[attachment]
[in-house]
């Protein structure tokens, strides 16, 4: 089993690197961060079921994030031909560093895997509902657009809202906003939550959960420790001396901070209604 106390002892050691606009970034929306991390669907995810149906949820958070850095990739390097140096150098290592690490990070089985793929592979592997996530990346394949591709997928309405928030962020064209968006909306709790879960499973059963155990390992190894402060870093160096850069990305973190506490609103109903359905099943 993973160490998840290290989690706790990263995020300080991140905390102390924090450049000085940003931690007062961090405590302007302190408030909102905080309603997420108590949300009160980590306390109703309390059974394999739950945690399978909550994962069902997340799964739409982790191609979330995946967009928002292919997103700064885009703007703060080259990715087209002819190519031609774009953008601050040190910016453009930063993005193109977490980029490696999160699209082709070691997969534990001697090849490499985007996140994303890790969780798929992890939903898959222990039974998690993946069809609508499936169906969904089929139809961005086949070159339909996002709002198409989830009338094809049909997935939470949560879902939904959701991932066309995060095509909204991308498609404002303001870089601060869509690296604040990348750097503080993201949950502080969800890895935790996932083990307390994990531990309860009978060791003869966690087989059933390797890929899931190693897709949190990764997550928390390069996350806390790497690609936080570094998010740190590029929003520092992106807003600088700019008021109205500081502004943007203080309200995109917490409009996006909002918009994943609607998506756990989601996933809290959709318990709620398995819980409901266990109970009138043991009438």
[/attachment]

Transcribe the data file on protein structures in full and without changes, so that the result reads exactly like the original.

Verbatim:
[in-house]
């Protein structure tokens, strides 16, 4: 089993690197961060079921994030031909560093895997509902657009809202906003939550959960420790001396901070209604 106390002892050691606009970034929306991390669907995810149906949820958070850095990739390097140096150098290592690490990070089985793929592979592997996530990346394949591709997928309405928030962020064209968006909306709790879960499973059963155990390992190894402060870093160096850069990305973190506490609103109903359905099943 993973160490998840290290989690706790990263995020300080991140905390102390924090450049000085940003931690007062961090405590302007302190408030909102905080309603997420108590949300009160980590306390109703309390059974394999739950945690399978909550994962069902997340799964739409982790191609979330995946967009928002292919997103700064885009703007703060080259990715087209002819190519031609774009953008601050040190910016453009930063993005193109977490980029490696999160699209082709070691997969534990001697090849490499985007996140994303890790969780798929992890939903898959222990039974998690993946069809609508499936169906969904089929139809961005086949070159339909996002709002198409989830009338094809049909997935939470949560879902939904959701991932066309995060095509909204991308498609404002303001870089601060869509690296604040990348750097503080993201949950502080969800890895935790996932083990307390994990531990309860009978060791003869966690087989059933390797890929899931190693897709949190990764997550928390390069996350806390790497690609936080570094998010740190590029929003520092992106807003600088700019008021109205500081502004943007203080309200995109917490409009996006909002918009994943609607998506756990989601996933809290959709318990709620398995819980409901266990109970009138043991009438």